Date of Award:


Document Type:


Degree Name:

Master of Science (MS)


Biological Engineering

Committee Chair(s)

D. Keith Roper


D. Keith Roper


Charles Miller


Nephi Jones


Viral vectors are gene carriers that efficiently deliver therapeutic gene constructs to target cells. Viral vectors are frequently produced in suspension-growing cells of mammalian origin, referred to as packaging cells. Lentiviral vectors have become widely used as gene vectors since they were initially developed two and a half decades ago, particularly in research settings. The advantages of lentiviral vectors for treating diseases of genetic origin have driven research into their large-scale manufacture for clinical settings. Currently, three main challenges exist that limit mass production of lentiviral vectors. First, plasmid DNA used in the production process is very expensive. Second, high vector titers have historically only been achievable at low packaging cell densities, limiting the scalability of suspended-culture technologies. And third, vector production frequently suffers from batch-to-batch variability in vector yield. In conjunction, these challenges diminish the economic viability and practical implementation of industrially-scaled processes for lentiviral vector production.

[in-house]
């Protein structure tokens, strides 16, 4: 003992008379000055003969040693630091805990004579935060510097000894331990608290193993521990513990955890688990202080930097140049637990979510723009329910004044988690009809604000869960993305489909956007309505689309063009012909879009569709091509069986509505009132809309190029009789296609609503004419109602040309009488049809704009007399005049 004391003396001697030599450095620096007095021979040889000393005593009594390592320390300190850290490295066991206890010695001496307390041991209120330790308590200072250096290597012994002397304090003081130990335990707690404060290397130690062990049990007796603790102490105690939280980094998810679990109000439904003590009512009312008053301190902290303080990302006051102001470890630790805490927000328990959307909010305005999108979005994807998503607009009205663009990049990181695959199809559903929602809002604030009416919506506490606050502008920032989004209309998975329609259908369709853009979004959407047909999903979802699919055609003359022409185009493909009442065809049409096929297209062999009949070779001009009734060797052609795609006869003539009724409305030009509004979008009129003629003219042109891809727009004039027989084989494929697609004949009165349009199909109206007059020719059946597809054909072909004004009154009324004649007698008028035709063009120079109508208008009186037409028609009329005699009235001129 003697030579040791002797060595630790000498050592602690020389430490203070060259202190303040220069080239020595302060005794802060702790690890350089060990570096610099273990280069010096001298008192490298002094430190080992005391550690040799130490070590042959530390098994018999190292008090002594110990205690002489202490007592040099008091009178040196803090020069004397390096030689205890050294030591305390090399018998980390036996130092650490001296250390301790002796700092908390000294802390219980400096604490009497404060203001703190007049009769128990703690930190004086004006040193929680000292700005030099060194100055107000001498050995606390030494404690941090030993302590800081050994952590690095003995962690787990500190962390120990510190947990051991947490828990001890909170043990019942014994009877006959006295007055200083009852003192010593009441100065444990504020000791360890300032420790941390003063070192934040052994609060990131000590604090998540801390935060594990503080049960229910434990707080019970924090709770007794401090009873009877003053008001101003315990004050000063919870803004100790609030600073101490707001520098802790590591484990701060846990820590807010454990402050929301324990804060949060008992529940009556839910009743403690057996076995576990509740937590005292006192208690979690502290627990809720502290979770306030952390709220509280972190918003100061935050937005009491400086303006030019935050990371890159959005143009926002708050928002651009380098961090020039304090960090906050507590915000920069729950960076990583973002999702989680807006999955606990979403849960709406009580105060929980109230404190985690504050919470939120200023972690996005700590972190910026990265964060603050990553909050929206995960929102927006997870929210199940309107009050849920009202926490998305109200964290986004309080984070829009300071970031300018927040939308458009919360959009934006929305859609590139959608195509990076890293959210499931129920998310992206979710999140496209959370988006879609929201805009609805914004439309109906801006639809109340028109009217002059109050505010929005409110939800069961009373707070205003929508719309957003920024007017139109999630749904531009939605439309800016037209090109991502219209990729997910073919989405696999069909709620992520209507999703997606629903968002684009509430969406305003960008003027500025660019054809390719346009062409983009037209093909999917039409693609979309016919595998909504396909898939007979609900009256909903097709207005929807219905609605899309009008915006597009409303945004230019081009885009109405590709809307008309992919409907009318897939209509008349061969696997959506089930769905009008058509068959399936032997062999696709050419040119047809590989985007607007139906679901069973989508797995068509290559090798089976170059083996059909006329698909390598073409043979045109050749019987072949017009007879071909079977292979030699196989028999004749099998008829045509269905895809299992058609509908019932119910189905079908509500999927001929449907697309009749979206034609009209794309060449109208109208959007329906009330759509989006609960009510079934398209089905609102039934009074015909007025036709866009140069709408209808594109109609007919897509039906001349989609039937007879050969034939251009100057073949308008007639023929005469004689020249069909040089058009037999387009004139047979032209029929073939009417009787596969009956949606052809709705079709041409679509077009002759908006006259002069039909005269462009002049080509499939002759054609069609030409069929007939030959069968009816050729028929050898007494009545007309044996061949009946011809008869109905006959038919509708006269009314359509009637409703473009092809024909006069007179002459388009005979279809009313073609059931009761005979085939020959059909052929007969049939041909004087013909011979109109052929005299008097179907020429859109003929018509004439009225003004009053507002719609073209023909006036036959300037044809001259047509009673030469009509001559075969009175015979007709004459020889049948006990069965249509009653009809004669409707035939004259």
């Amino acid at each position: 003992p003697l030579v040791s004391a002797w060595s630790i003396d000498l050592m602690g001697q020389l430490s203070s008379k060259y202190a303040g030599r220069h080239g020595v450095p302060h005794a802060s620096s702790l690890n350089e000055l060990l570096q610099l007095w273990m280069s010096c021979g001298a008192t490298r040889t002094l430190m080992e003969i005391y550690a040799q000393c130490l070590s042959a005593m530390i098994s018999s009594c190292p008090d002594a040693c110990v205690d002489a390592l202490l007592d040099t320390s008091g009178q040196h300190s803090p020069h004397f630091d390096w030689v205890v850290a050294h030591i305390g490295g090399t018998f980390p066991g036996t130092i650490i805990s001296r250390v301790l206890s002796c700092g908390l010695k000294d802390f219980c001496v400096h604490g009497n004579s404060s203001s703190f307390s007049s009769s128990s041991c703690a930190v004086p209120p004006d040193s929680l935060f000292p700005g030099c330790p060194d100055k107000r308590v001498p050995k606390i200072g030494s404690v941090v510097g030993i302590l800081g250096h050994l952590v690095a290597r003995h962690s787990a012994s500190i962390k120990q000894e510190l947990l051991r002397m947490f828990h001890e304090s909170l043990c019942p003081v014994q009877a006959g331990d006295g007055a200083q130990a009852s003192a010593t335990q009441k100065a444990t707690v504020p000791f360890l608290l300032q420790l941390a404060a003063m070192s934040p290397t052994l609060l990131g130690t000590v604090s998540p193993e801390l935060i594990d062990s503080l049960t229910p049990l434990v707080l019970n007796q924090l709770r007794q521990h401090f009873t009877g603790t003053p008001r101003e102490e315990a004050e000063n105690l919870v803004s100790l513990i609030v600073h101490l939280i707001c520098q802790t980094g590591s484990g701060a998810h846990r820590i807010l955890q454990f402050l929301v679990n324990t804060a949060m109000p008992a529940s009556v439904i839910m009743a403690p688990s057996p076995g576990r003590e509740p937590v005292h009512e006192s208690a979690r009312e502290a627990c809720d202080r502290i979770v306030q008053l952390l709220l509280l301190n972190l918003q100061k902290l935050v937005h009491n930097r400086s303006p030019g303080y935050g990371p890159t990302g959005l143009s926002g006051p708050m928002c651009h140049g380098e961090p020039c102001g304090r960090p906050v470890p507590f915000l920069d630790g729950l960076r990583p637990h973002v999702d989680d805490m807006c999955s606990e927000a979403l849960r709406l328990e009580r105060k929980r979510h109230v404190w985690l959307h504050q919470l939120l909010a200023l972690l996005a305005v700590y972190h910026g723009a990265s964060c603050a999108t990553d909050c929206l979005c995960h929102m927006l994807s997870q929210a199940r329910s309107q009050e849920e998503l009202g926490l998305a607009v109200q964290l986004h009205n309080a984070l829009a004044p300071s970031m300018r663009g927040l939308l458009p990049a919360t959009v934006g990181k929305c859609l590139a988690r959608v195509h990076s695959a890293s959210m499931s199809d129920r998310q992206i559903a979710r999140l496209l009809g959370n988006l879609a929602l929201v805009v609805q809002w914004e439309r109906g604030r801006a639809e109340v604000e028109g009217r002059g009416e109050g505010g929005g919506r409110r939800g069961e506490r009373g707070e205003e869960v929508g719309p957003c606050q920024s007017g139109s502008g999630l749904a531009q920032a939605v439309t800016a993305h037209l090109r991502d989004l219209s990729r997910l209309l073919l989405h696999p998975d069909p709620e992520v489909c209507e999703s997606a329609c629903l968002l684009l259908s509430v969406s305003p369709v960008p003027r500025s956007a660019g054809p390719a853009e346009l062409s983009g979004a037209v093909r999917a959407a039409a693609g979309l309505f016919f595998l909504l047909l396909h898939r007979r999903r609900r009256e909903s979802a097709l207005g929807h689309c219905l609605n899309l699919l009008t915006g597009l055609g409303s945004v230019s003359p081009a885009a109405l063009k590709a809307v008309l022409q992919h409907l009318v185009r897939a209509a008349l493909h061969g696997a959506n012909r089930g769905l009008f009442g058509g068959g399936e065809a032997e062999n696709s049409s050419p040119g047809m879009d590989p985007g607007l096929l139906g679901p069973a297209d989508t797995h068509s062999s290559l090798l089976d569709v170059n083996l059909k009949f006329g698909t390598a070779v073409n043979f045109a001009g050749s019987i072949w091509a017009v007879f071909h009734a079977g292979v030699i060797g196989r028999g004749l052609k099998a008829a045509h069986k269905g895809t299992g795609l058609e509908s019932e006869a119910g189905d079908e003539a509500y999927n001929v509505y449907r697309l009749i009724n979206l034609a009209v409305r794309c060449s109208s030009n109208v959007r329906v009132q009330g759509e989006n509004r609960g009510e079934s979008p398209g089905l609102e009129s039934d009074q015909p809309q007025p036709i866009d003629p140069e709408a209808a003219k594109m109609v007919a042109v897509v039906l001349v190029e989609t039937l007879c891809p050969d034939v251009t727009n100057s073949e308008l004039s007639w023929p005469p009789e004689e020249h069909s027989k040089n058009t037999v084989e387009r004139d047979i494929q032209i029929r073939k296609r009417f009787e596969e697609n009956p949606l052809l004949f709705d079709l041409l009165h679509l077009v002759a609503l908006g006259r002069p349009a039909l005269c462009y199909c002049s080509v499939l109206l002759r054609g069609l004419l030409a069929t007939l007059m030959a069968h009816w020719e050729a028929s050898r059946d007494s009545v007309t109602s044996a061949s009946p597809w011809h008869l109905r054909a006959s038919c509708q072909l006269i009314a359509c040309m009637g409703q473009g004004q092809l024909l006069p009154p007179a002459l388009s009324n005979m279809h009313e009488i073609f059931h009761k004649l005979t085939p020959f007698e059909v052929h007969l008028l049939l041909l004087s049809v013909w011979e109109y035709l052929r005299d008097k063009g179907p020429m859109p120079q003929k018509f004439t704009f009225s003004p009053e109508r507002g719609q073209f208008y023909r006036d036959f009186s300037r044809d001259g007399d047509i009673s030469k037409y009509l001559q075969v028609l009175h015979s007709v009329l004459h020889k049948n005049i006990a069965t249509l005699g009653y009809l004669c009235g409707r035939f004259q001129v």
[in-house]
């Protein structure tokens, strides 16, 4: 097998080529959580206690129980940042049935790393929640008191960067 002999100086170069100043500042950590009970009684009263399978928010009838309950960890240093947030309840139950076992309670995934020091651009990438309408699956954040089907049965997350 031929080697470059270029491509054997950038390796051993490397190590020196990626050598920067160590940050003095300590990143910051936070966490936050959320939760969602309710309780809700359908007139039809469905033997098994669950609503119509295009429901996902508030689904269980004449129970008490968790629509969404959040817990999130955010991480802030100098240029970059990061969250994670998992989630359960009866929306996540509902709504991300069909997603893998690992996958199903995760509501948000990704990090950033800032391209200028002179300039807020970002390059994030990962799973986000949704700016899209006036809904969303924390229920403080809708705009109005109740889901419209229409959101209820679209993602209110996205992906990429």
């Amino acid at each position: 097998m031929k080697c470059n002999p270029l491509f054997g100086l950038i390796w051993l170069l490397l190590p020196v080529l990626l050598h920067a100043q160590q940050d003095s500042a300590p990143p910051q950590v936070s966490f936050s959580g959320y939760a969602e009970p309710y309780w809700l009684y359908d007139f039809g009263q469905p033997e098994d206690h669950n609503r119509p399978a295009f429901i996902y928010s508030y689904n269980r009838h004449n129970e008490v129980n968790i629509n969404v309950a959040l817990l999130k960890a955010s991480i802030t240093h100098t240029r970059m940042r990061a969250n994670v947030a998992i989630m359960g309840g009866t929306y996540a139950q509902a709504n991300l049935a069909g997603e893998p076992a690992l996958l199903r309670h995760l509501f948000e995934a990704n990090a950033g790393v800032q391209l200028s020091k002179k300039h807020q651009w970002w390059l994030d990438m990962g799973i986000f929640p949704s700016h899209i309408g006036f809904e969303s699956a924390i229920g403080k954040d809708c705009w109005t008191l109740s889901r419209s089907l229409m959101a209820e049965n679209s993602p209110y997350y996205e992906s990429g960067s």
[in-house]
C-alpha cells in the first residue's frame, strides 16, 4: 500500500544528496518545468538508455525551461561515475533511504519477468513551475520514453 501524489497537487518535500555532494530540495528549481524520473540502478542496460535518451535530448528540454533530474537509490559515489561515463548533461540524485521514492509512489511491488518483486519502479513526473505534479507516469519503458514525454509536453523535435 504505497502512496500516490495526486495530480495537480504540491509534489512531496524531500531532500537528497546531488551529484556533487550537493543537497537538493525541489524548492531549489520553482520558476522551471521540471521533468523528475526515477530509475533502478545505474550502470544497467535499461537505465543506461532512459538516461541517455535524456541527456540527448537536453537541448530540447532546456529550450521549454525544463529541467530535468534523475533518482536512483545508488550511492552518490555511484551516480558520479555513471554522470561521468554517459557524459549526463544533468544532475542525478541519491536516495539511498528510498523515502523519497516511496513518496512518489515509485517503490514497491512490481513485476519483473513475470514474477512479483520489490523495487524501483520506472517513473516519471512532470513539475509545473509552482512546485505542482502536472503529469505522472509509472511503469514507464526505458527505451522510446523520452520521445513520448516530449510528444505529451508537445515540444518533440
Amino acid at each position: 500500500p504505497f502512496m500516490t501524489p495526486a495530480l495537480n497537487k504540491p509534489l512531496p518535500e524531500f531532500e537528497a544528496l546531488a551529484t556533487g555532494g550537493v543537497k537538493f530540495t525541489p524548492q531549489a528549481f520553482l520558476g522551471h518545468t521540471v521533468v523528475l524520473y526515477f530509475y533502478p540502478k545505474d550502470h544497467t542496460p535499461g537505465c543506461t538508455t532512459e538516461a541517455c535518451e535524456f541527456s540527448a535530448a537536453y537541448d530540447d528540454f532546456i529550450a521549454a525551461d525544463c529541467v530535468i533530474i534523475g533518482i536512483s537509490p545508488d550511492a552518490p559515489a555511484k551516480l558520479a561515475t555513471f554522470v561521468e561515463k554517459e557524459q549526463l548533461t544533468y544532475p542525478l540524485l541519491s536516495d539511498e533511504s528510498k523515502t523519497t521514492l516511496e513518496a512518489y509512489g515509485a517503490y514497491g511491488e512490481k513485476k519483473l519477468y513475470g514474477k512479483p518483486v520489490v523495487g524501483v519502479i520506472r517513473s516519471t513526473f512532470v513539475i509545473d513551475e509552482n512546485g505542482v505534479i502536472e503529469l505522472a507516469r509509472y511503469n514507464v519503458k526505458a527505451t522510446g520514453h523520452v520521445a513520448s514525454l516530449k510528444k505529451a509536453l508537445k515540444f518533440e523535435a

Recent advances in commercial reagents can help mitigate these stated challenges. There is currently a knowledge gap in the utility of cationic lipid-based transfection reagents for producing lentivirus in suspended cultures at high cell density.

In the present work, we investigate the production of lentiviral vectors by transient transfection of high density Human Embryonic Kidney packaging cells with a commercial cationic lipid transfection reagent. Several parameters in the production process were monitored to identify sources of variability in vector titers. We found that as packaging cells were cultured to increasing densities pre-transfection, there was a corresponding increase in lentiviral vector yield. Further, we found that aside from pre-culture density, consistency in culture routine leading up to transfection had the most significant influence on lentiviral vector yields.



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